Whether a contract is ambiguous is a question of law for the court to determine. ( Stein v. Scott (1993), 252 Ill. App. 3d 611, 615, 625 N.E.2d 713, 716, 192 Ill. Dec. 558.) A contract is ambiguous if it can be understood in more than one sense or it is reasonably susceptible of more than one meaning. ( Farm Credit Bank v. Whitlock (1991), 144 Ill. 2d 440, 447, 581 N.E.2d 664, 667, 163 Ill. Dec. 510; people ex rel. Burris v. Memorial Consultants, Inc. (1992), 224 Ill. App. 3d 653, 656, 587 N.E.2d 34, 37, 167 Ill. Dec. 152.) If a contract is not ambiguous, the express provisions govern and there is no need for inquiry into the intention of the parties. ( P.A. Bergner & Co. v. Lloyds Jewelers, Inc. (1986), 112 Ill. 2d 196, 203, 492 N.E.2d 1288, 1291, 97 Ill. Dec. 415.) The rules governing the construction of contracts are applicable to antenuptial agreements. In re Estate of Hopkins (1988), 166 Ill. App. 3d 652, 656, 520 N.E.2d 415, 417, 117 Ill. Dec. 254.
Here, Elmer and Irene executed an antenuptial agreement consisting of mutual forbearances of rights in exchange for the mutual assumption of duties. Irene agreed to waive all of her statutory rights to Elmer's estate in exchange for one-fifth of his estateupon his death. Elmer agreed to execute a will leaving Irene one-fifth of his estate. Elmer also agreed to disclaim his interest in Irene's estate. Finally, they both agreed to hold one bank account as joint tenants.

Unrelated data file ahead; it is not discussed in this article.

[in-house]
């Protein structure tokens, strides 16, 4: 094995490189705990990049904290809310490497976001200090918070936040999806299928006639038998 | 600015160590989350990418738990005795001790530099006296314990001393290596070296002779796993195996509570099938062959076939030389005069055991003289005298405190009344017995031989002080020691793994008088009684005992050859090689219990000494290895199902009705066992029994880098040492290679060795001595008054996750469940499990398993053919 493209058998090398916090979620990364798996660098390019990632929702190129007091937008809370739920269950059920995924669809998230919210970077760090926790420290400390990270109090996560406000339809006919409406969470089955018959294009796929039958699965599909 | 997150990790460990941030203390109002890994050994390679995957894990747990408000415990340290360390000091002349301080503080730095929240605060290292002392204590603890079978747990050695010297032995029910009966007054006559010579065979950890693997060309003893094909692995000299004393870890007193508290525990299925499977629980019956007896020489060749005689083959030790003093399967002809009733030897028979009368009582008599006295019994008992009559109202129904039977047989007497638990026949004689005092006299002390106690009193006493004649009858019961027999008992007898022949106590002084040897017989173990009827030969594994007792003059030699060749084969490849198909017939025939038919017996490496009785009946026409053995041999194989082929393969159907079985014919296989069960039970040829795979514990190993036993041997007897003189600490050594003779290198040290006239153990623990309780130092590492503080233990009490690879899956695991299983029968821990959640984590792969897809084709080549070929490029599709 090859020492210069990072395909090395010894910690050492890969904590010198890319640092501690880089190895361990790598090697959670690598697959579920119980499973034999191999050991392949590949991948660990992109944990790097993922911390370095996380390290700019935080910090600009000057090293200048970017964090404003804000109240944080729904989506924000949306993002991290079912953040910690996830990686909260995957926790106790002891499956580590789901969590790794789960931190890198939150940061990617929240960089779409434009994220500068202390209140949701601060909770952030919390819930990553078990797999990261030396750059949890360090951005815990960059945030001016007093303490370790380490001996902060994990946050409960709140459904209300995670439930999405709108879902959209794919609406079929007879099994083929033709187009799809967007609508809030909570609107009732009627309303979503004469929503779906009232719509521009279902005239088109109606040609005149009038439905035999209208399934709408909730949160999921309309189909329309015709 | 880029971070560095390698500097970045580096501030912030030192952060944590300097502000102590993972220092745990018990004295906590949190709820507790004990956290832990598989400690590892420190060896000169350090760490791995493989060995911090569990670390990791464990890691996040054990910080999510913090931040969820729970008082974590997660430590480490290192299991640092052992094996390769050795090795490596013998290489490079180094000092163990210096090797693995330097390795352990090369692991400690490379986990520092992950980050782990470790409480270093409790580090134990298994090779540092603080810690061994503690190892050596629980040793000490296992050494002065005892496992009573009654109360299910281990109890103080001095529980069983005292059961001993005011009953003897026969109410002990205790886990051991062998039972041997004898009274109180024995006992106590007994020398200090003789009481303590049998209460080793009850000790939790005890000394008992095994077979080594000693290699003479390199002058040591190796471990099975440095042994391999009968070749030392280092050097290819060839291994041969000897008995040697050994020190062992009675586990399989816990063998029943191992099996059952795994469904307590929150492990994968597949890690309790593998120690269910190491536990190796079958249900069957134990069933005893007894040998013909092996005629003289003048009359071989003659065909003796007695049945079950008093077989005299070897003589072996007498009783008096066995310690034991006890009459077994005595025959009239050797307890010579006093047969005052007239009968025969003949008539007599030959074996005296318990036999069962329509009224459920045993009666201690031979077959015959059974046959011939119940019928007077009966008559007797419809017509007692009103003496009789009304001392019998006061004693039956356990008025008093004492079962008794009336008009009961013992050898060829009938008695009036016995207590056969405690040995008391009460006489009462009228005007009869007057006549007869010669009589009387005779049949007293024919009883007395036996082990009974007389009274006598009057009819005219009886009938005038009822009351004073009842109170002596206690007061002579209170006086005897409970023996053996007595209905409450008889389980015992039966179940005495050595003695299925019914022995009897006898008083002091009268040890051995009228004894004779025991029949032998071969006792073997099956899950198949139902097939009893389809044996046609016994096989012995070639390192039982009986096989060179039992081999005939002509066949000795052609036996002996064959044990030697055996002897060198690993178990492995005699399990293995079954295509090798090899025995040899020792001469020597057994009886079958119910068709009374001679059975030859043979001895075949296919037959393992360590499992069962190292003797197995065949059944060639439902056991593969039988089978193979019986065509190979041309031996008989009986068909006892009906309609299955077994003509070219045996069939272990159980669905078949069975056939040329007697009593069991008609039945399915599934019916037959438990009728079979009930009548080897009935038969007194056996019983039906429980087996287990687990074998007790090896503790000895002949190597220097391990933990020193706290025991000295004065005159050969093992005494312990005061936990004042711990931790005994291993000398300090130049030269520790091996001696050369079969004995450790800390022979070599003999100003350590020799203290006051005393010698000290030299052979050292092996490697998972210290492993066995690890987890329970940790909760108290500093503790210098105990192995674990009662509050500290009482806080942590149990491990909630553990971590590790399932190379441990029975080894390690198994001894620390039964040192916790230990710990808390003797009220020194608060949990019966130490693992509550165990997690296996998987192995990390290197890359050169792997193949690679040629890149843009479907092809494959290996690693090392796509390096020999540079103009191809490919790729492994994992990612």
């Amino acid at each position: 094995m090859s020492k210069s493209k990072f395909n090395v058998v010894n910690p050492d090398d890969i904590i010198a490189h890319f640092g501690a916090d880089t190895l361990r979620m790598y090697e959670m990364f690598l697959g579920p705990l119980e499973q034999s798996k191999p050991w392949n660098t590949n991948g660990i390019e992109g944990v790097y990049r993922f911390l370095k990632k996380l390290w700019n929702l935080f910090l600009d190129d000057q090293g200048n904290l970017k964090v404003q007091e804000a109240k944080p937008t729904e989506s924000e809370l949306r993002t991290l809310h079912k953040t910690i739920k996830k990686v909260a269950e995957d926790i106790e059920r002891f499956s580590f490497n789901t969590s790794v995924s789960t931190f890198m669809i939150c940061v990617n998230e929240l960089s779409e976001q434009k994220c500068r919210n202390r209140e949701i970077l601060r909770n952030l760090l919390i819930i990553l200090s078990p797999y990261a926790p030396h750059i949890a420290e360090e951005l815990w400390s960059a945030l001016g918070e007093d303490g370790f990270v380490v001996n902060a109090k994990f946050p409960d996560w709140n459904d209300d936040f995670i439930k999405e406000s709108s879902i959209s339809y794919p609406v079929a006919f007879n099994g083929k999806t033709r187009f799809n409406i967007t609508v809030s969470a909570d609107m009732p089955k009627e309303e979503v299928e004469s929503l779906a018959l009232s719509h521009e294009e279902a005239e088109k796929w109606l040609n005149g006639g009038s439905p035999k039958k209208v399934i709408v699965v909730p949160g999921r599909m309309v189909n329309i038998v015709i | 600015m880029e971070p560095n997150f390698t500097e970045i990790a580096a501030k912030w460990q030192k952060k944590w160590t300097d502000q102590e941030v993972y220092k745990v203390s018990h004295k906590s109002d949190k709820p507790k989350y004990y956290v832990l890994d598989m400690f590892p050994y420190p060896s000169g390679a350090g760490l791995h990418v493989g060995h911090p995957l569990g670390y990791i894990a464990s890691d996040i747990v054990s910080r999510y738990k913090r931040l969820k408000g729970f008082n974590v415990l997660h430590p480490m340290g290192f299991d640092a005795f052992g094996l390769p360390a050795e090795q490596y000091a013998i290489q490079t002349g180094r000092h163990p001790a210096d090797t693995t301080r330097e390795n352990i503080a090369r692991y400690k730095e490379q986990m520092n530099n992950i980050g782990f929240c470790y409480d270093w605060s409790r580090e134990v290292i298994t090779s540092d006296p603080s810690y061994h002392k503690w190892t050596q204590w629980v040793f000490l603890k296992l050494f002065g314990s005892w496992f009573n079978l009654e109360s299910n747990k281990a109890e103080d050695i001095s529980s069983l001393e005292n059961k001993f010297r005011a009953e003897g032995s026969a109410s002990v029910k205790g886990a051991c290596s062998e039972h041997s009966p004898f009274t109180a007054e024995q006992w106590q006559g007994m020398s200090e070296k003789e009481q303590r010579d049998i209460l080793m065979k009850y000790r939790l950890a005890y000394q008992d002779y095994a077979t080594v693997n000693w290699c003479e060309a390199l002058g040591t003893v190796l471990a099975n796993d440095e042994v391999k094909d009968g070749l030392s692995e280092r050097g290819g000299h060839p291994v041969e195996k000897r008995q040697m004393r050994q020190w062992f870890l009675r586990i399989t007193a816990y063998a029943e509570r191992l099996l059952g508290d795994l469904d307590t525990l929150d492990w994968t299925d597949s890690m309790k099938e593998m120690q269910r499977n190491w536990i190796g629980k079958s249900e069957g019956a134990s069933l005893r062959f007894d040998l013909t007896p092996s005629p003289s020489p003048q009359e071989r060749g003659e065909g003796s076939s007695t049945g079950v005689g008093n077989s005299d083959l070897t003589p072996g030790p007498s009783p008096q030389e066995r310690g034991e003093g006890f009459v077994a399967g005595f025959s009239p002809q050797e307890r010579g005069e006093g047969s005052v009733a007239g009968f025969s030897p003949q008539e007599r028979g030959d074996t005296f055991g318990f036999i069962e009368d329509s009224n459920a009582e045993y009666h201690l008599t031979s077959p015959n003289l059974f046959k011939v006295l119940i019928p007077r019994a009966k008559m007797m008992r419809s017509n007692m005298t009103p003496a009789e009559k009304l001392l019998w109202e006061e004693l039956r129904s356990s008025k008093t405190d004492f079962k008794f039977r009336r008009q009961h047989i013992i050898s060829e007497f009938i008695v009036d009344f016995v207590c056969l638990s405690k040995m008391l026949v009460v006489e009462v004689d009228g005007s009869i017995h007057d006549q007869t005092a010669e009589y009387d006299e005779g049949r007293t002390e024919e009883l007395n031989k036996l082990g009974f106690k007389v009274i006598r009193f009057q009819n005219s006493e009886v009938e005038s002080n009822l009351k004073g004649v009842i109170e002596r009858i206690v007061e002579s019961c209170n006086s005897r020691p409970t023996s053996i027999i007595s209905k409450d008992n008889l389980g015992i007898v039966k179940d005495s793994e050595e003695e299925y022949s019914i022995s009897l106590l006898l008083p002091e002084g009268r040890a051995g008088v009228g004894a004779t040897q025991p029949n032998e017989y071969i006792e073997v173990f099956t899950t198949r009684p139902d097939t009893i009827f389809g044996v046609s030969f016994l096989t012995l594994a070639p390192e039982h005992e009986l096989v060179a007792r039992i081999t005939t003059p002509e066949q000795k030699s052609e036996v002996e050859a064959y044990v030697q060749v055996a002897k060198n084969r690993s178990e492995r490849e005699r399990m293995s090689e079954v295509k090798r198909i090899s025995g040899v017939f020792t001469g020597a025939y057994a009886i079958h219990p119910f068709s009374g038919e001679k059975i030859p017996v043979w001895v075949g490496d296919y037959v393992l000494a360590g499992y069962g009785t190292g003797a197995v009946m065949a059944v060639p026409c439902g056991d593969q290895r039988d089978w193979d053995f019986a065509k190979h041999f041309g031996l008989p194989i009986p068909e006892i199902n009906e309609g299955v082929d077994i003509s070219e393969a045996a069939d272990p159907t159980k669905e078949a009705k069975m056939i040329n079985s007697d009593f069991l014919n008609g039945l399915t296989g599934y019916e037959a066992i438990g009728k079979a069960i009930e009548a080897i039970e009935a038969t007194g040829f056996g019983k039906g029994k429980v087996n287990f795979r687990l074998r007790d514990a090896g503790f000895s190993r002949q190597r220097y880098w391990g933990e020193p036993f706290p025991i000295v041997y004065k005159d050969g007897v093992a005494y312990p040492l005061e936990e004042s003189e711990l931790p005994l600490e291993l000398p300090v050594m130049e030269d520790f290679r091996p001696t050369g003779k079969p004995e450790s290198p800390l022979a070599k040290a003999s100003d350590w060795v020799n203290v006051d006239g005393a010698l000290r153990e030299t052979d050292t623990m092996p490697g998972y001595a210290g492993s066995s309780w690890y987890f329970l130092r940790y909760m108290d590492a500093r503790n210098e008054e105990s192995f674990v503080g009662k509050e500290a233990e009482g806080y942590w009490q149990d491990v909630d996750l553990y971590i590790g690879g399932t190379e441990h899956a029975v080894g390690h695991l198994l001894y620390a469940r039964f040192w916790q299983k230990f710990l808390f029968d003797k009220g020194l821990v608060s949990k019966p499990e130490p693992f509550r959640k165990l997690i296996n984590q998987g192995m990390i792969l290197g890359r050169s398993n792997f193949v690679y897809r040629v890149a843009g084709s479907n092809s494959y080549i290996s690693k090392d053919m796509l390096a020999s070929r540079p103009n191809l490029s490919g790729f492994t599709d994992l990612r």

As the agreement explicitly states, Elmer and Irene entered into the agreement in order to resolve matters of property interests prior to their marriage. The agreement is a clear, complete, and specific expression of their intentions. None of the contested terms in the agreement are reasonably susceptible of more than one meaning. As a result, we find no ambiguity in the agreement. Consequently, it was inappropriate for the court to consider extrinsic evidence when it construed the agreement.
Our decision regarding the plaintiffs' remaining contentions rests on a construction of the agreement. When a contract is unambiguous, its construction is a question of law for the court. ( Farm Credit Bank, 144 Ill. 2d at 447, 581 N.E.2d at 667.) Therefore, our standard of review is de novo, and we are not bound by the trial court's decision. ( Bank of Ravenswood v. Polan (1993), 256 Ill. App. 3d 470, 474, 628 N.E.2d 194, 197, 194 Ill. Dec. 697.) Accordingly, we will examine only the plain language of the agreement in order to ascertain the parties' intent. We now proceed to a discussion of the plaintiffs' remaining two contentions.